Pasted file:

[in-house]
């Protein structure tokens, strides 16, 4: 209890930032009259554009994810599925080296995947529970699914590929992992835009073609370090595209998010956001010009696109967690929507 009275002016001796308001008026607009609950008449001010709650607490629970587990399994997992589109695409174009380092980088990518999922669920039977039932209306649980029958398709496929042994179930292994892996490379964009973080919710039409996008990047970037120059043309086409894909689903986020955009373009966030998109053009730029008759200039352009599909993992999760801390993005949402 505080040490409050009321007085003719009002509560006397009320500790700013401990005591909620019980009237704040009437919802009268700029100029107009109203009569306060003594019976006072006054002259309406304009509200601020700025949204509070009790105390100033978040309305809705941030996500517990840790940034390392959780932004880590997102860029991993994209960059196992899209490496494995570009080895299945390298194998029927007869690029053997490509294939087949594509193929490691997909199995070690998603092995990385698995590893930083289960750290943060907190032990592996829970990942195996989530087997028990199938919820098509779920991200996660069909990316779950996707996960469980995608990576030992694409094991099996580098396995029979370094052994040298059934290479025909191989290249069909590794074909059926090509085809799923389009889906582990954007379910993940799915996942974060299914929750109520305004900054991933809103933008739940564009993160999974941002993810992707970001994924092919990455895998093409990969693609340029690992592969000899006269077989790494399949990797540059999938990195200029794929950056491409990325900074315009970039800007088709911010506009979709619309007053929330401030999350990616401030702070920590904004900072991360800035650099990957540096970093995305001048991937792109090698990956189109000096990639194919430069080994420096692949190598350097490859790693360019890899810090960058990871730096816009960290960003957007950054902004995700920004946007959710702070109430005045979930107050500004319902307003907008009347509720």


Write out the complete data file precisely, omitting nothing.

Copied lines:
[in-house]
């Protein structure tokens, strides 16, 4: 209890930032009259554009994810599925080296995947529970699914590929992992835009073609370090595209998010956001010009696109967690929507 009275002016001796308001008026607009609950008449001010709650607490629970587990399994997992589109695409174009380092980088990518999922669920039977039932209306649980029958398709496929042994179930292994892996490379964009973080919710039409996008990047970037120059043309086409894909689903986020955009373009966030998109053009730029008759200039352009599909993992999760801390993005949402 505080040490409050009321007085003719009002509560006397009320500790700013401990005591909620019980009237704040009437919802009268700029100029107009109203009569306060003594019976006072006054002259309406304009509200601020700025949204509070009790105390100033978040309305809705941030996500517990840790940034390392959780932004880590997102860029991993994209960059196992899209490496494995570009080895299945390298194998029927007869690029053997490509294939087949594509193929490691997909199995070690998603092995990385698995590893930083289960750290943060907190032990592996829970990942195996989530087997028990199938919820098509779920991200996660069909990316779950996707996960469980995608990576030992694409094991099996580098396995029979370094052994040298059934290479025909191989290249069909590794074909059926090509085809799923389009889906582990954007379910993940799915996942974060299914929750109520305004900054991933809103933008739940564009993160999974941002993810992707970001994924092919990455895998093409990969693609340029690992592969000899006269077989790494399949990797540059999938990195200029794929950056491409990325900074315009970039800007088709911010506009979709619309007053929330401030999350990616401030702070920590904004900072991360800035650099990957540096970093995305001048991937792109090698990956189109000096990639194919430069080994420096692949190598350097490859790693360019890899810090960058990871730096816009960290960003957007950054902004995700920004946007959710702070109430005045979930107050500004319902307003907008009347509720």